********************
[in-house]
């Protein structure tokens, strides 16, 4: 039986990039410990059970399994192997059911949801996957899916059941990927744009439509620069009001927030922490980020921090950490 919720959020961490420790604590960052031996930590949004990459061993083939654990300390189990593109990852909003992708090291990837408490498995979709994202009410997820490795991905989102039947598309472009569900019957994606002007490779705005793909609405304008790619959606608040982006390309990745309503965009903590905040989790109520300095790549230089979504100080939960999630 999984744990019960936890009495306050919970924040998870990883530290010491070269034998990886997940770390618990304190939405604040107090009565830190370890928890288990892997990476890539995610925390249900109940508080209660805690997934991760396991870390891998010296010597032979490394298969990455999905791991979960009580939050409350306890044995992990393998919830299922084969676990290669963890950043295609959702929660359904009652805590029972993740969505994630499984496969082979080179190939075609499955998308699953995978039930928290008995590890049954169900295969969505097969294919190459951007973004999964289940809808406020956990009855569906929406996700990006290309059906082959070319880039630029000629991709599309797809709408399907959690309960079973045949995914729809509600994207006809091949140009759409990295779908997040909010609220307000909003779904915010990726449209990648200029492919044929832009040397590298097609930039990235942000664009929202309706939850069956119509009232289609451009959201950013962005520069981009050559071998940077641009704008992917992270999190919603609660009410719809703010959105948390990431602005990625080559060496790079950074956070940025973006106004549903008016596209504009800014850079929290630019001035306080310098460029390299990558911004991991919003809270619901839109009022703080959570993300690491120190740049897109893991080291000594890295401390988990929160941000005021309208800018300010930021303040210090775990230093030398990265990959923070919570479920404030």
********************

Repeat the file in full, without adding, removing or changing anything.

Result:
[in-house]
């Protein structure tokens, strides 16, 4: 039986990039410990059970399994192997059911949801996957899916059941990927744009439509620069009001927030922490980020921090950490 919720959020961490420790604590960052031996930590949004990459061993083939654990300390189990593109990852909003992708090291990837408490498995979709994202009410997820490795991905989102039947598309472009569900019957994606002007490779705005793909609405304008790619959606608040982006390309990745309503965009903590905040989790109520300095790549230089979504100080939960999630 999984744990019960936890009495306050919970924040998870990883530290010491070269034998990886997940770390618990304190939405604040107090009565830190370890928890288990892997990476890539995610925390249900109940508080209660805690997934991760396991870390891998010296010597032979490394298969990455999905791991979960009580939050409350306890044995992990393998919830299922084969676990290669963890950043295609959702929660359904009652805590029972993740969505994630499984496969082979080179190939075609499955998308699953995978039930928290008995590890049954169900295969969505097969294919190459951007973004999964289940809808406020956990009855569906929406996700990006290309059906082959070319880039630029000629991709599309797809709408399907959690309960079973045949995914729809509600994207006809091949140009759409990295779908997040909010609220307000909003779904915010990726449209990648200029492919044929832009040397590298097609930039990235942000664009929202309706939850069956119509009232289609451009959201950013962005520069981009050559071998940077641009704008992917992270999190919603609660009410719809703010959105948390990431602005990625080559060496790079950074956070940025973006106004549903008016596209504009800014850079929290630019001035306080310098460029390299990558911004991991919003809270619901839109009022703080959570993300690491120190740049897109893991080291000594890295401390988990929160941000005021309208800018300010930021303040210090775990230093030398990265990959923070919570479920404030």